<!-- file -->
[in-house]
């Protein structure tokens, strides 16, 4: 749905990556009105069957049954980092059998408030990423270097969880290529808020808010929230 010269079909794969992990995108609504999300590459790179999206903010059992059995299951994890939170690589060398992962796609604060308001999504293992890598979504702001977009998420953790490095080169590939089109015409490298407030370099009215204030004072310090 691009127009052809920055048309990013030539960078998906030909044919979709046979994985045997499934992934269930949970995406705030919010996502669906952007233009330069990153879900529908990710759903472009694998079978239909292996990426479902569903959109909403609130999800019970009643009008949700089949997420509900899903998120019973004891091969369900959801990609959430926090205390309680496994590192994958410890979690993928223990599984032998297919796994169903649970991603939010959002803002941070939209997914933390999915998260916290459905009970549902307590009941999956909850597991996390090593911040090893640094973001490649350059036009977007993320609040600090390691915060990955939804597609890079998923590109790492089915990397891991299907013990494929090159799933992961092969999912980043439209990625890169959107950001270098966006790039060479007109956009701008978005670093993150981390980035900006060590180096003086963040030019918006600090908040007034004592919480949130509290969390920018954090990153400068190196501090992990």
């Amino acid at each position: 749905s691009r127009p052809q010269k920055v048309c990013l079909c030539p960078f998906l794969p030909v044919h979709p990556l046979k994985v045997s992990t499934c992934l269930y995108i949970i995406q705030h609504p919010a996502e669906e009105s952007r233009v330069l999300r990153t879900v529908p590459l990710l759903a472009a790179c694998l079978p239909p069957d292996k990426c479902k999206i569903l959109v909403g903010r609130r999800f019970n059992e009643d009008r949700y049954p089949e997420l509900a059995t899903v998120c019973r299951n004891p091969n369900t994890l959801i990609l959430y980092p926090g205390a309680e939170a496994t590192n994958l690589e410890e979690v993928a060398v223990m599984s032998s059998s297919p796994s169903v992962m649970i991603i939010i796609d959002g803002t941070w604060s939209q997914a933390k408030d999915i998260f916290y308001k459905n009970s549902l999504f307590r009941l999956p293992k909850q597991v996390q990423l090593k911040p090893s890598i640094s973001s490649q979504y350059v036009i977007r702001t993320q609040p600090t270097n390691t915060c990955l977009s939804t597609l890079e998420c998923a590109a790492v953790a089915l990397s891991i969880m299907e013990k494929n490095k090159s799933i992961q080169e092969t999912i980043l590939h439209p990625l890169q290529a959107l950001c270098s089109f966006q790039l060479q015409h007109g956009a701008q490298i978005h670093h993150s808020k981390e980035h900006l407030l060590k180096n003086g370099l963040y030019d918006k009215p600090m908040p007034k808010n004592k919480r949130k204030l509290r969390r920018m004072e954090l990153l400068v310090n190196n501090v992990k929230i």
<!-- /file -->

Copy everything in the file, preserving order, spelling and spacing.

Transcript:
[in-house]
């Protein structure tokens, strides 16, 4: 749905990556009105069957049954980092059998408030990423270097969880290529808020808010929230 010269079909794969992990995108609504999300590459790179999206903010059992059995299951994890939170690589060398992962796609604060308001999504293992890598979504702001977009998420953790490095080169590939089109015409490298407030370099009215204030004072310090 691009127009052809920055048309990013030539960078998906030909044919979709046979994985045997499934992934269930949970995406705030919010996502669906952007233009330069990153879900529908990710759903472009694998079978239909292996990426479902569903959109909403609130999800019970009643009008949700089949997420509900899903998120019973004891091969369900959801990609959430926090205390309680496994590192994958410890979690993928223990599984032998297919796994169903649970991603939010959002803002941070939209997914933390999915998260916290459905009970549902307590009941999956909850597991996390090593911040090893640094973001490649350059036009977007993320609040600090390691915060990955939804597609890079998923590109790492089915990397891991299907013990494929090159799933992961092969999912980043439209990625890169959107950001270098966006790039060479007109956009701008978005670093993150981390980035900006060590180096003086963040030019918006600090908040007034004592919480949130509290969390920018954090990153400068190196501090992990």
């Amino acid at each position: 749905s691009r127009p052809q010269k920055v048309c990013l079909c030539p960078f998906l794969p030909v044919h979709p990556l046979k994985v045997s992990t499934c992934l269930y995108i949970i995406q705030h609504p919010a996502e669906e009105s952007r233009v330069l999300r990153t879900v529908p590459l990710l759903a472009a790179c694998l079978p239909p069957d292996k990426c479902k999206i569903l959109v909403g903010r609130r999800f019970n059992e009643d009008r949700y049954p089949e997420l509900a059995t899903v998120c019973r299951n004891p091969n369900t994890l959801i990609l959430y980092p926090g205390a309680e939170a496994t590192n994958l690589e410890e979690v993928a060398v223990m599984s032998s059998s297919p796994s169903v992962m649970i991603i939010i796609d959002g803002t941070w604060s939209q997914a933390k408030d999915i998260f916290y308001k459905n009970s549902l999504f307590r009941l999956p293992k909850q597991v996390q990423l090593k911040p090893s890598i640094s973001s490649q979504y350059v036009i977007r702001t993320q609040p600090t270097n390691t915060c990955l977009s939804t597609l890079e998420c998923a590109a790492v953790a089915l990397s891991i969880m299907e013990k494929n490095k090159s799933i992961q080169e092969t999912i980043l590939h439209p990625l890169q290529a959107l950001c270098s089109f966006q790039l060479q015409h007109g956009a701008q490298i978005h670093h993150s808020k981390e980035h900006l407030l060590k180096n003086g370099l963040y030019d918006k009215p600090m908040p007034k808010n004592k919480r949130k204030l509290r969390r920018m004072e954090l990153l400068v310090n190196n501090v992990k929230i």